When enterprise IT teams transition to a DevOps approach, they often face difficult organizational and cultural challenges.
1 of 10
Any DevOps expert worth anything will tell you that simply deploying DevOps tools will not transform your IT group into a DevOps team. Instead, you need to make a true cultural change within your organization.
And unfortunately, changing people is far more difficult than changing technology.
When they first begin implementing DevOps, most IT teams run into challenges related to their culture and/or the structure of their organization. These obstacles can make it difficult for organizations to achieve the agility and the cooperation between development and operations personnel that are the hallmarks of the DevOps approach.
Fortunately, these hurdles can be overcome. And organizations that successfully resolve these issues see significant benefits as a result. In the Interop ITX 2017 State of DevOps report, organizations that had successfully transitioned to DevOps said they experienced increased collaboration (46%), faster software deployments (39%), less time spent on application maintenance (39%), improved application quality and performance (38%), reduced costs (25%) and increased revenue (20%) as a result.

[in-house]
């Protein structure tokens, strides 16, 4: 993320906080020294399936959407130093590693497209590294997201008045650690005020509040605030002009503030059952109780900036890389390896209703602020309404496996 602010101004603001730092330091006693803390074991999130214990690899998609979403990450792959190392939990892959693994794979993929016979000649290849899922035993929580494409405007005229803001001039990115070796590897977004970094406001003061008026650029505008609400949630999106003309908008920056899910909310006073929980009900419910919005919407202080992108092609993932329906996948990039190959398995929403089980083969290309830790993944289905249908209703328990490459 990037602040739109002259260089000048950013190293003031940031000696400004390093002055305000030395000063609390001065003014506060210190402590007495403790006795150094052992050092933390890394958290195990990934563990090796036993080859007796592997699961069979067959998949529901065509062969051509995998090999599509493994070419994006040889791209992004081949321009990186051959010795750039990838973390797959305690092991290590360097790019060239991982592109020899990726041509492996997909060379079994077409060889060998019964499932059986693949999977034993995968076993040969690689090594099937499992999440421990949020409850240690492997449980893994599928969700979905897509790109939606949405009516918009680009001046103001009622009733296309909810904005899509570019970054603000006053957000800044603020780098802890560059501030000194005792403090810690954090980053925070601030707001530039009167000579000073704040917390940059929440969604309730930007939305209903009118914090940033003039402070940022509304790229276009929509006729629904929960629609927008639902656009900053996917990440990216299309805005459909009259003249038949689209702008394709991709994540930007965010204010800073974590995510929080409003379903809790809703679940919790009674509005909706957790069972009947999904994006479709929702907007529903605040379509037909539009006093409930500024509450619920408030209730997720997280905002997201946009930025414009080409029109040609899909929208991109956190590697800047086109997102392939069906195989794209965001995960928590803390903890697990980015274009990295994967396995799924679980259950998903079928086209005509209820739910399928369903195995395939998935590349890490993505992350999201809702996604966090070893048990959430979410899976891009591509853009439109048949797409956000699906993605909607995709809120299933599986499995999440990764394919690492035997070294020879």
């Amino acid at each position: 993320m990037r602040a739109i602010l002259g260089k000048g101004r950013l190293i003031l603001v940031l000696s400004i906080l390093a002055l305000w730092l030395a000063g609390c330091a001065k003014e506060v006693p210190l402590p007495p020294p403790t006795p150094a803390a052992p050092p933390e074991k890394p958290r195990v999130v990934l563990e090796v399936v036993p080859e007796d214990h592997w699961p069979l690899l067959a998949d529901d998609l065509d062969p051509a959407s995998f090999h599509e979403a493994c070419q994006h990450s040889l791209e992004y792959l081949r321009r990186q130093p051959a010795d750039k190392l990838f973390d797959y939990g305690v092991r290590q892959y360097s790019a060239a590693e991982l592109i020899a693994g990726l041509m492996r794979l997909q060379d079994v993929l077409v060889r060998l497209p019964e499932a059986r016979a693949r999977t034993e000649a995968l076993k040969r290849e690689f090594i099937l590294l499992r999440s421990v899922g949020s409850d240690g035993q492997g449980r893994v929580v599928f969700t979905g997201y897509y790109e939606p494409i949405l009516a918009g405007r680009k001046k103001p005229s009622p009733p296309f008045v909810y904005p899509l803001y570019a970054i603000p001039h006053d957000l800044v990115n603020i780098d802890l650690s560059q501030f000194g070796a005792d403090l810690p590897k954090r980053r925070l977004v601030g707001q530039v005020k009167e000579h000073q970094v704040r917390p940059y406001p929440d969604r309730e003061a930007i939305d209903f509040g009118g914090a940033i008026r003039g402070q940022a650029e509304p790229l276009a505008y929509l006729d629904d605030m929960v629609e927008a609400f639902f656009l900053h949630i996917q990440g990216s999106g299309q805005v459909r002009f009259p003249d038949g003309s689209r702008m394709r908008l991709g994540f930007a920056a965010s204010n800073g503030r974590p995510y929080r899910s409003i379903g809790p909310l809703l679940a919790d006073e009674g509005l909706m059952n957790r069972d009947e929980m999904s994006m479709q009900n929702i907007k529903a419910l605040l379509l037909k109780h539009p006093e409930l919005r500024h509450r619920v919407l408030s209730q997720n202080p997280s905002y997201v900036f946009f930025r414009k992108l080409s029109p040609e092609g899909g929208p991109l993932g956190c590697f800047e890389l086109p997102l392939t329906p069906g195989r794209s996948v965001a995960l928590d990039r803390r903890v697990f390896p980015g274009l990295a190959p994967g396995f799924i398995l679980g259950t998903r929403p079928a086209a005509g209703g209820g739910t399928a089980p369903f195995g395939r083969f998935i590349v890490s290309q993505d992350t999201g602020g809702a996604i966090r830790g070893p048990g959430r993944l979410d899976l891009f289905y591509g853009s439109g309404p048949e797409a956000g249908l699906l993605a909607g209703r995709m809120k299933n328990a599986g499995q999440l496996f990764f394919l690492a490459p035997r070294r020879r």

This research and other vendor-sponsored surveys highlight some of the most common "people problems" experienced by organizations that are transitioning to DevOps. The slides that follow delve into these issues, as well as presenting some common techniques for overcoming these challenges.
Cynthia Harvey is a freelance writer and editor based in the Detroit area. She has been covering the technology industry for more than fifteen years. View Full Bio
We welcome your comments on this topic on our social media channels, or [contact us directly] with questions about the site.
A New World of IT Management in 2019This IT Trend Report highlights how several years of developments in technology and business strategies have led to a subsequent wave of changes in the role of an IT organization, how CIOs and other IT leaders approach management, in addition to the jobs of many IT professionals up and down the org chart.